When the tea leaf is harvested to make black tea, enzymes are activated, resulting in oxidation, leading to a withering of the leaves. Depending on the specific temperature and humidity controls, the leaves brown, and the desired taste and aroma is achieved.
Many types of black teas are blends of different varieties of black teas from different regions. It also has the highest caffeine content of all tea types on average.
Since black teas are oxidized, the catechins originally present are converted to theaflavins. While the high catechin content in green tea is a major health benefit, studies have shown that theaflavins are just as powerful antioxidants, making black tea a perfect choice if you are needing a boost of caffeine and want the antioxidant benefit.
Black teas don't tend to differ too much in health benefits; choosing the right one for you is really a matter of taste. Some of the most common black teas include:
Often blends of Assam, Kenyan, and Ceylon varieties of black tea, the most common breakfast tea is English breakfast. To everyone in the United Kingdom, this is the only tea that exists—all else is sacrilegious.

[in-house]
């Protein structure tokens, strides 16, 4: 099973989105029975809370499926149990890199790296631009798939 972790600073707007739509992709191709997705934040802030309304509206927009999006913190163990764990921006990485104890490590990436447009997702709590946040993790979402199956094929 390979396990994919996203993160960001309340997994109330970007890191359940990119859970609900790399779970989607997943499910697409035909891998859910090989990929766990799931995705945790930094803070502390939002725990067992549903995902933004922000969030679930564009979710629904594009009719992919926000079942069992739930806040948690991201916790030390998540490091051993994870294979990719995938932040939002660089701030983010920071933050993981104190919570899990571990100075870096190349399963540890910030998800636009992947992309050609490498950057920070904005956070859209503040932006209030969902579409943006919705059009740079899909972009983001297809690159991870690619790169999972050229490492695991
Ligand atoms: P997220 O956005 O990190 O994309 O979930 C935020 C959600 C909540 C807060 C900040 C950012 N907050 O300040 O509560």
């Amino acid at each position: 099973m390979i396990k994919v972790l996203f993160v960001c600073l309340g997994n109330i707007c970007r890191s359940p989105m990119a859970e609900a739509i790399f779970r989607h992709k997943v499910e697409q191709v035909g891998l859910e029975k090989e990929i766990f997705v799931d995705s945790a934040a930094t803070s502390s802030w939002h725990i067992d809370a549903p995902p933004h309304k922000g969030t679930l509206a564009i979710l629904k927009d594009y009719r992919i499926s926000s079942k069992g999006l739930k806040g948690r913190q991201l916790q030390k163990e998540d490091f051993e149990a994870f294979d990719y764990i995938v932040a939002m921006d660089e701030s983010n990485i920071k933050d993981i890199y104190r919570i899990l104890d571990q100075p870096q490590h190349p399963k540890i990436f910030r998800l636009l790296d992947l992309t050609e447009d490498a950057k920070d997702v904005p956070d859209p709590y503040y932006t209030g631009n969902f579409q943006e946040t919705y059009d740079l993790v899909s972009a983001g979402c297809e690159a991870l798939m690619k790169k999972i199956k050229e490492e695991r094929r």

Also quintessentially British, Earl Grey tea is black tea blended with bergamot oil (from the rind of the bergamot orange fruit).
4. Oolong tea
If black, green, and white tea are Destiny's Child, oolong is the overlooked member of the group who got kicked out sometime in the late '90s. But oolong is awesome!
Oolong tea is produced similarly to black tea, except oolong is oxidized for half the time. Although the mechanisms are still shaking out, research demonstrates that dark teas like oolong help favorably modulate our gut microbiome.Oolong tea is also thought to increase metabolism and fat oxidation, thereby impacting body weight. More studies are needed in this area.
The bottom line? All teas are healthy beverage options, so choose based on your personal goals, genetic makeup, and flavor preferences.
Will Cole, IFMCP, DNM, D.C., is a leading functional medicine expert who consults people around the world via webcam and locally in Pittsburgh. He has holds a level 2 Doctor of Natural Medicine (DNM) certification. Named one of the top 50 functional and integrative doctors in the nation, Cole specializes in clinically investigating underlying factors of chronic disease and customizing a functional medicine approach for thyroid issues, autoimmune conditions, hormonal imbalances, digestive disorders, and brain problems. He is also the host of the popular The Art Of Being Well podcast and bestselling author of Ketotarian, The Inflammation Spectrum, and the New York Times bestseller Intuitive Fasting.